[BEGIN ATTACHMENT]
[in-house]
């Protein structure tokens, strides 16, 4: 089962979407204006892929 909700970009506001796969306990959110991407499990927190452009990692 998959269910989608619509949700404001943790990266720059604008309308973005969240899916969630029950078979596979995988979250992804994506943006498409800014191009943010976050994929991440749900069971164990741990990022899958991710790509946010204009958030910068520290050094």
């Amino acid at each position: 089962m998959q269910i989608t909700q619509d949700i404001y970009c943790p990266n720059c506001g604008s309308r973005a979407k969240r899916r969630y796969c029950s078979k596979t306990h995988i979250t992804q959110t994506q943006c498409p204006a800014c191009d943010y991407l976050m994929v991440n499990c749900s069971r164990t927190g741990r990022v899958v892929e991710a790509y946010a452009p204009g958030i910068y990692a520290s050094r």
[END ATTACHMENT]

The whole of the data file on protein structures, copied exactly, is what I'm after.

[in-house]
């Protein structure tokens, strides 16, 4: 089962979407204006892929 909700970009506001796969306990959110991407499990927190452009990692 998959269910989608619509949700404001943790990266720059604008309308973005969240899916969630029950078979596979995988979250992804994506943006498409800014191009943010976050994929991440749900069971164990741990990022899958991710790509946010204009958030910068520290050094």
């Amino acid at each position: 089962m998959q269910i989608t909700q619509d949700i404001y970009c943790p990266n720059c506001g604008s309308r973005a979407k969240r899916r969630y796969c029950s078979k596979t306990h995988i979250t992804q959110t994506q943006c498409p204006a800014c191009d943010y991407l976050m994929v991440n499990c749900s069971r164990t927190g741990r990022v899958v892929e991710a790509y946010a452009p204009g958030i910068y990692a520290s050094r």